If you are a Shopify app developer, you may have already heard that they made an update with their Shopify’s Admin API (GraphQL and REST) called Shopify 2019-07. It’s their very first API versioning to ensure that future updates to the platform are predictable, clearly communicated and easy to be adopted.
Their goal is to ensure that any developers could build Shopify apps and Shopify themes confidently. They have also made changes to their Shopify Partner Dashboard, the Developer Changelog, and to their developer documentation page to make it easier for us developers to stay updated of upcoming new versions.
If you have already built a Shopify app using the old versions of Shopify API. Migrating to Shopify API 2019-07 is very easy. All you needed to do is to update the endpoint URLs that your app calls to explicitly declare the API version.
Each URL should include the following format.
For example, if you are trying to call using the REST endpoint, the URL endpoint could go something like:
Shopify API Versioning
Keep in mind that Shopify will release another update for the API versioning quarterly. This means that you should always stay up-to-date on what’s new.
Now, if you are confused about when they’re going to make updates. You may use the following table as your guide or reminder.
|Stable version||Release date||Date stable version is supported until|
|2020-01||January 1, 2020||January 1, 2021|
|2020-04||April 1, 2020||April 1, 2021|
|2020-07||July 1, 2020||July 1, 2021|
|2020-10||October 1, 2020||October 1, 2021|
If you noticed, the first version released in April 2019. That means that the next update will happen on July 2019, and so on.
How to use API versioning?
If you have already developed an app using the old API then I highly recommend you to update your PHP files and change the base URLs.
Also, to make it easier for you. You should just declare a variable holding the version name of the latest API version. By doing so, every time Shopify updates the API, you won’t need to change anything but the variable holding the version name.
For this example, we’ll be using the code that we wrote on our previous tutorial on how to display Shopify products using PHP.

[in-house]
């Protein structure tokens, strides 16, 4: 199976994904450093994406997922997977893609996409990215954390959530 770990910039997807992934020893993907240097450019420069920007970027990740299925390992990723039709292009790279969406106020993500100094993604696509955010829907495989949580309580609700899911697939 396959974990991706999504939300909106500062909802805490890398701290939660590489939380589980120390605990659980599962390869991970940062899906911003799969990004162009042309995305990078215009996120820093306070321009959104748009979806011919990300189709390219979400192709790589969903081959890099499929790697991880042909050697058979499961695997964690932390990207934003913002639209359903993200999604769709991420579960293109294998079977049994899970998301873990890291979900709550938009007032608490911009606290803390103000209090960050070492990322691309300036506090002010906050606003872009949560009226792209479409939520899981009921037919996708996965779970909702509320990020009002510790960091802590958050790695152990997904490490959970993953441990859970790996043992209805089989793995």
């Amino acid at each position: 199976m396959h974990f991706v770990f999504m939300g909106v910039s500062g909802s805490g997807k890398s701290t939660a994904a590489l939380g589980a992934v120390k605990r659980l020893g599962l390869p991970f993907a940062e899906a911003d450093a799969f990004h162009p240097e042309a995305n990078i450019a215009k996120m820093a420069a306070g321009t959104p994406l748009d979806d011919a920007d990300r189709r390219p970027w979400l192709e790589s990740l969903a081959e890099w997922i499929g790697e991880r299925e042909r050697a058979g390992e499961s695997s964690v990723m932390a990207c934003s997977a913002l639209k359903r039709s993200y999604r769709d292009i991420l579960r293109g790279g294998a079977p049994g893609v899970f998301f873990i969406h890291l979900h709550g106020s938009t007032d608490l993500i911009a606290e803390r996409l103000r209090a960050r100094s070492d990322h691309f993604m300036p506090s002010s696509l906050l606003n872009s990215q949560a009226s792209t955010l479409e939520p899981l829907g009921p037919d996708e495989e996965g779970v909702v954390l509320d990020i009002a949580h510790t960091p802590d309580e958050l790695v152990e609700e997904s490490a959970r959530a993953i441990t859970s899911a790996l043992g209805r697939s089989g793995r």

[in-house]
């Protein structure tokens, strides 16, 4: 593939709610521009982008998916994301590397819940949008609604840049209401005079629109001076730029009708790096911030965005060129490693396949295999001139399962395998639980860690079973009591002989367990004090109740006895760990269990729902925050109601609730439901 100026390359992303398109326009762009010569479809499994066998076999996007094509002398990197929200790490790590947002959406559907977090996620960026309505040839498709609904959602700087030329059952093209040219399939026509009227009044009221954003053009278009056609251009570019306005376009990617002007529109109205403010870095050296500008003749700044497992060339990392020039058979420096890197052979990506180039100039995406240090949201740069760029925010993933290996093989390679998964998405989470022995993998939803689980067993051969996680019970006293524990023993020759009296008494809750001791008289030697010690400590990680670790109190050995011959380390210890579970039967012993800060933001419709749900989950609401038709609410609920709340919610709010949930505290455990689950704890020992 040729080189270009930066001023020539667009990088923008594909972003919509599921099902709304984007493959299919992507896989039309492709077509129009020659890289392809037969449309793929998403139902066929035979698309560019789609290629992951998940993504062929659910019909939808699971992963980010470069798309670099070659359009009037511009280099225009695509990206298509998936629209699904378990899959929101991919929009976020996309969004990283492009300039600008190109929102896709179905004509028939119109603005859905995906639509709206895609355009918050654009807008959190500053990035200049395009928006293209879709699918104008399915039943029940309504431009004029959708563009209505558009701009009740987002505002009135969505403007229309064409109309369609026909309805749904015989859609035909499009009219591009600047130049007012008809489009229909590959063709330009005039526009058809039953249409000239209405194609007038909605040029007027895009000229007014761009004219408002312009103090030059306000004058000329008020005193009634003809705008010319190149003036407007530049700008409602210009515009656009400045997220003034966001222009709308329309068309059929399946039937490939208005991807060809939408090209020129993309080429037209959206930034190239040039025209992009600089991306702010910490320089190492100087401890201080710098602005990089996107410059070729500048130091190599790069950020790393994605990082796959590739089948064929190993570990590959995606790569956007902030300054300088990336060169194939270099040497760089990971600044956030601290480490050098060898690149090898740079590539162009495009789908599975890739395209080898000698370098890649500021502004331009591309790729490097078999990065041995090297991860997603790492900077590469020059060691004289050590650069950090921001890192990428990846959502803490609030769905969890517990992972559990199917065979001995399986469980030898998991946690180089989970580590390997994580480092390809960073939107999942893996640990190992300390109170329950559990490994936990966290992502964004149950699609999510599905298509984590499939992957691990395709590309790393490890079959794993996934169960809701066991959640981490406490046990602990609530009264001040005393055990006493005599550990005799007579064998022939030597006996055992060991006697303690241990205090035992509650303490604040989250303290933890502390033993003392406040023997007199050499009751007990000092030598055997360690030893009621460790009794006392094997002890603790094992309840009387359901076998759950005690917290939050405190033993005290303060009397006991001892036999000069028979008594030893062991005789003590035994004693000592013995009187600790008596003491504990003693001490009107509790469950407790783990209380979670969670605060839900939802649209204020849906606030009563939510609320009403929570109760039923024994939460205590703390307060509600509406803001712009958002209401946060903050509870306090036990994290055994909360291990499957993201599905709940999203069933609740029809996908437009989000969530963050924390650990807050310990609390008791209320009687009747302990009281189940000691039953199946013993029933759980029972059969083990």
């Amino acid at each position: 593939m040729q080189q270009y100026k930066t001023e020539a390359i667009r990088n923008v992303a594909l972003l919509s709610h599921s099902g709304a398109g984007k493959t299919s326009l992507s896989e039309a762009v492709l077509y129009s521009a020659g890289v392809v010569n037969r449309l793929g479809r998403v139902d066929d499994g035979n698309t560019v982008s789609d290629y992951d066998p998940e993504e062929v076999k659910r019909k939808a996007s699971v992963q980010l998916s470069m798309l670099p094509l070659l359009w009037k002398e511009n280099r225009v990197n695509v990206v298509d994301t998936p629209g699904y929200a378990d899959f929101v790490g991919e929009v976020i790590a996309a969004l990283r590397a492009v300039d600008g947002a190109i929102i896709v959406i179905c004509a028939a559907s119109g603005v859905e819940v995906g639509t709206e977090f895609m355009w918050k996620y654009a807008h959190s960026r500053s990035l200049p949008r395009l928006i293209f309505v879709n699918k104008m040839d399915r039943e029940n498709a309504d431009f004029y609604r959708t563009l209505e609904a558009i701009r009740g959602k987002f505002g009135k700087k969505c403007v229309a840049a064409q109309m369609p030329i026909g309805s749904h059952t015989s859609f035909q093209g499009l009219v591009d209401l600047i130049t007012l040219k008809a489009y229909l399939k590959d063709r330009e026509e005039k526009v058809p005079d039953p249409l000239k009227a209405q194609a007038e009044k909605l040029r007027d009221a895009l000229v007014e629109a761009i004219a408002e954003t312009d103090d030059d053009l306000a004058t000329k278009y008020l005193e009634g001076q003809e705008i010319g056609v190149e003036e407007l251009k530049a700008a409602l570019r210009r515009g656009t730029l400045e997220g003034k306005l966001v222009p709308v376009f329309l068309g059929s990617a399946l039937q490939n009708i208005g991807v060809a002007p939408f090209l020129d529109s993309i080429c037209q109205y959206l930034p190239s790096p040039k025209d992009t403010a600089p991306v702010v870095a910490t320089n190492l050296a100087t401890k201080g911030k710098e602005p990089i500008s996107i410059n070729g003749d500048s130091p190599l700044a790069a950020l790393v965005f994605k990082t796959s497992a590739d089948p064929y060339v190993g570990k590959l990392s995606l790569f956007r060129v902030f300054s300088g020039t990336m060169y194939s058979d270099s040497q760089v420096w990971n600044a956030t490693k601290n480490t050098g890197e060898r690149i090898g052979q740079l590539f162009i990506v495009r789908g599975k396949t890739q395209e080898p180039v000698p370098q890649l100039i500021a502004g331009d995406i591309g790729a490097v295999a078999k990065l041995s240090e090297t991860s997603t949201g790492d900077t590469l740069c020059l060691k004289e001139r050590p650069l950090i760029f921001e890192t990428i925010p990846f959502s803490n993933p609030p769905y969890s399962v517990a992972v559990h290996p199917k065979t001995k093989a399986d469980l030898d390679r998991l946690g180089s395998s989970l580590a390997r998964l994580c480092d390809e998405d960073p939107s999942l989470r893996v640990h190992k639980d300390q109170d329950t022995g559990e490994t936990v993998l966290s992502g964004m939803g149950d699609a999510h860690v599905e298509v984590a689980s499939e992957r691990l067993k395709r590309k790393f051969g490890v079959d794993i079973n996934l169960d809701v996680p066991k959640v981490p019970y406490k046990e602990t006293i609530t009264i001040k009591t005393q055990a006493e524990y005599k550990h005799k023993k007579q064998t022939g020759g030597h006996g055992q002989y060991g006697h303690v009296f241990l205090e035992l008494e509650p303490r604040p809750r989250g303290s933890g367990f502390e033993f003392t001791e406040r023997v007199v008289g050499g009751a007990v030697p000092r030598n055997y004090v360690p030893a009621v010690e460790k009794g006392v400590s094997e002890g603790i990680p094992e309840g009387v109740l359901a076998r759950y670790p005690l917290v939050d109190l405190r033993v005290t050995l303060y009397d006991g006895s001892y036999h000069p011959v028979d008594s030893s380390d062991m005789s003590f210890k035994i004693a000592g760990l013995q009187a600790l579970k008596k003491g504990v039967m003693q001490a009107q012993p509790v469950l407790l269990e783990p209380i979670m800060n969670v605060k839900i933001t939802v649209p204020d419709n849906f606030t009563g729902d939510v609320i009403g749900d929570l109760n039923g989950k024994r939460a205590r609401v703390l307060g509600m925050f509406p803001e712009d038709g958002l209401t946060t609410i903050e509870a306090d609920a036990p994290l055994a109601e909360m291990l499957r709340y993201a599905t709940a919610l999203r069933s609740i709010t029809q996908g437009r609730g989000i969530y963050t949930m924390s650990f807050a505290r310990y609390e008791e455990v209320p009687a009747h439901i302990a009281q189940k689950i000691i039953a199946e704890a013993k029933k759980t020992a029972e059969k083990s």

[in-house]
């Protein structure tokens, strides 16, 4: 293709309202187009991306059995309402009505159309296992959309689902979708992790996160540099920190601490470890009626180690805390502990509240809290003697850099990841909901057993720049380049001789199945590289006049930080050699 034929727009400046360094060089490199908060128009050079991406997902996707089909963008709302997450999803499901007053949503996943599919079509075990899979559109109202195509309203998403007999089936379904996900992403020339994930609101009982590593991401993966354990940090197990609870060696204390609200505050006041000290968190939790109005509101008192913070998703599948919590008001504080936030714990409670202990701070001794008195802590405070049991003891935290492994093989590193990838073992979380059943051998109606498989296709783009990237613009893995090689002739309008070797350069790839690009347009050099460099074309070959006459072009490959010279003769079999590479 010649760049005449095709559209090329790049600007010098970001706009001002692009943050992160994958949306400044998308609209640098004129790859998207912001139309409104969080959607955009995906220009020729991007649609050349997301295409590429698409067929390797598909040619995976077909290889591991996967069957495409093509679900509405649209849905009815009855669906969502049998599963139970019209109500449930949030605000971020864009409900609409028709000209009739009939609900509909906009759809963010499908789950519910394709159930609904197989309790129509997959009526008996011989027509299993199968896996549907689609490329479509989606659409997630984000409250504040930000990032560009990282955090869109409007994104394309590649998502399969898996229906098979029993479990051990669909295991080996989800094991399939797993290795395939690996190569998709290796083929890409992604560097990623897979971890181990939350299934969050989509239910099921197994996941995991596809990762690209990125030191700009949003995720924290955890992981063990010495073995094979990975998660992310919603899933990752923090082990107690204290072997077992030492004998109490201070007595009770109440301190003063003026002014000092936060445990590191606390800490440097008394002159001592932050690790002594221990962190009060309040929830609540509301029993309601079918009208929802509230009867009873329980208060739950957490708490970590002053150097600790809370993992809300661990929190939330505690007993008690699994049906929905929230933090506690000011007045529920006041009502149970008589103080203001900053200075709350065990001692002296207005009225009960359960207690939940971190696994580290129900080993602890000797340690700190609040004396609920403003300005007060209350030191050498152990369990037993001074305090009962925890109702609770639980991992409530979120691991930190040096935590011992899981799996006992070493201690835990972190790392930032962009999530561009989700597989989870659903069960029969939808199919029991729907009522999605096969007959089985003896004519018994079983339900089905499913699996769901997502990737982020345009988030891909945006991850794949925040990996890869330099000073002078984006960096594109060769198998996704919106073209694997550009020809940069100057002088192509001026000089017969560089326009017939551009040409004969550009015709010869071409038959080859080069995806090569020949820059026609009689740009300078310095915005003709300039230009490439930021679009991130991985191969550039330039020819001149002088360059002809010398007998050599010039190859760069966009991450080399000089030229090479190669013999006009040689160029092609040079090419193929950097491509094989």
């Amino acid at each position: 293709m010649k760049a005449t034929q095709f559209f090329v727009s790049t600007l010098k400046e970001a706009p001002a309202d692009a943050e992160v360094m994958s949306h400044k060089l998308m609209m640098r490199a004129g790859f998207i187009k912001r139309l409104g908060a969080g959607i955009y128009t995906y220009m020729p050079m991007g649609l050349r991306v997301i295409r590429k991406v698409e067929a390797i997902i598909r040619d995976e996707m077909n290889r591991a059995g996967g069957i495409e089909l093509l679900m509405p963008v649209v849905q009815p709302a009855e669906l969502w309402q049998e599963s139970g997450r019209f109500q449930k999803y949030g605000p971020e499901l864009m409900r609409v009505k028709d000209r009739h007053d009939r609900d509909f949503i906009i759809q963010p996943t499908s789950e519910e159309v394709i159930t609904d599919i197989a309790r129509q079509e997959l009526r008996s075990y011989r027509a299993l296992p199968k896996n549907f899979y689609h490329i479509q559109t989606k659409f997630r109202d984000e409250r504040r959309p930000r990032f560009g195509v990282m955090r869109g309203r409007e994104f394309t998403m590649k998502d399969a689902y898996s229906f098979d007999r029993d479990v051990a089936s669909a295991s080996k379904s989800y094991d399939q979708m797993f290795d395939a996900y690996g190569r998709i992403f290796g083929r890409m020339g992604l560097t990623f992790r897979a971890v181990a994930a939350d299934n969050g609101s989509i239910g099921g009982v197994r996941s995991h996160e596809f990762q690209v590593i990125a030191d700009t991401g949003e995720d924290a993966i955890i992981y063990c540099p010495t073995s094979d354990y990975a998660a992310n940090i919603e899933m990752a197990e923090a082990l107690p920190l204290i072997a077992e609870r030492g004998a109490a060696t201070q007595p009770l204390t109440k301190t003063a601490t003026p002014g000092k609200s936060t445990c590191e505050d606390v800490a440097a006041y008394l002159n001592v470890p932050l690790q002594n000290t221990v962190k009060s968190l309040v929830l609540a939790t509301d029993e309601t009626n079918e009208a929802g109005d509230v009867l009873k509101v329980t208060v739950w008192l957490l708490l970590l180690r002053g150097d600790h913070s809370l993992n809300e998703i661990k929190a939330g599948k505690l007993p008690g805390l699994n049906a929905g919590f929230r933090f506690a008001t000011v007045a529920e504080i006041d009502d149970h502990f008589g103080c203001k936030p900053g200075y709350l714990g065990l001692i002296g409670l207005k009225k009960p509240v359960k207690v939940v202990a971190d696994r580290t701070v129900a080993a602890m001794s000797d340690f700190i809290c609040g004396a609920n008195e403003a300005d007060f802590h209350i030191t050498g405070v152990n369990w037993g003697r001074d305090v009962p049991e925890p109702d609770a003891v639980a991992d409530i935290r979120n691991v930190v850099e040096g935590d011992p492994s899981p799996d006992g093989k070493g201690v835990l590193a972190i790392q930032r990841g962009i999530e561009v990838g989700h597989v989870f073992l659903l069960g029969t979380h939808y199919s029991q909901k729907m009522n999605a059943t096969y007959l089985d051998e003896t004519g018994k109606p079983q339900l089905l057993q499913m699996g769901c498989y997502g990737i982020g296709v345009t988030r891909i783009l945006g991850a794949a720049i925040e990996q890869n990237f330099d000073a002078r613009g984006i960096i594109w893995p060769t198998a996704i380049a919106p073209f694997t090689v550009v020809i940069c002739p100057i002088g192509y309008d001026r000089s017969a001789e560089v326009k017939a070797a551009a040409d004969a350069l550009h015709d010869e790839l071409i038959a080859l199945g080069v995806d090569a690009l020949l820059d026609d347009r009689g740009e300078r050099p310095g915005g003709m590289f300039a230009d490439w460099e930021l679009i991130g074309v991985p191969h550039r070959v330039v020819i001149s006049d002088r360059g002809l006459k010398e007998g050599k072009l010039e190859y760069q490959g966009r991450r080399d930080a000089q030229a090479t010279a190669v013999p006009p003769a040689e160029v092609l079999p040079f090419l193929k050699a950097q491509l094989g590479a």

$collectionList = shopify_call($token, $shop, "/admin/custom_collections.json", array(), 'GET'); $collectionList = json_decode($collectionList['response'], JSON_PRETTY_PRINT); $collection_id = $collectionList['custom_collections']['id']; $array = array("collection_id"=>$collection_id); $collects = shopify_call($token, $shop, "/admin/collects.json", $array, 'GET'); $collects = json_decode($collects['response'], JSON_PRETTY_PRINT);
If you have noticed, the code above is using the old format of API. No versioning whatsoever.
Migrating to New Shopify API versioning
To migrate from old API to new Shopify API versioning. We must change the code above to something like this.
$shopifyVer = "api/2019-07"; $collectionList = shopify_call($token, $shop, "/admin/".$shopifyVer."/custom_collections.json", array(), 'GET'); $collectionList = json_decode($collectionList['response'], JSON_PRETTY_PRINT); $collection_id = $collectionList['custom_collections']['id']; $array = array("collection_id"=>$collection_id); $collects = shopify_call($token, $shop, "/admin/".$shopifyVer."/collects.json", $array, 'GET'); $collects = json_decode($collects['response'], JSON_PRETTY_PRINT);
The code above will make it easier for us to update our Shopify calls. Just overwrite the value of the variable and that’s it. You’re updated now.
Nothing really special happened in this update. All they wanted to achieve is to make it easier for Shopify developers like us to stay updated on upcoming new versions.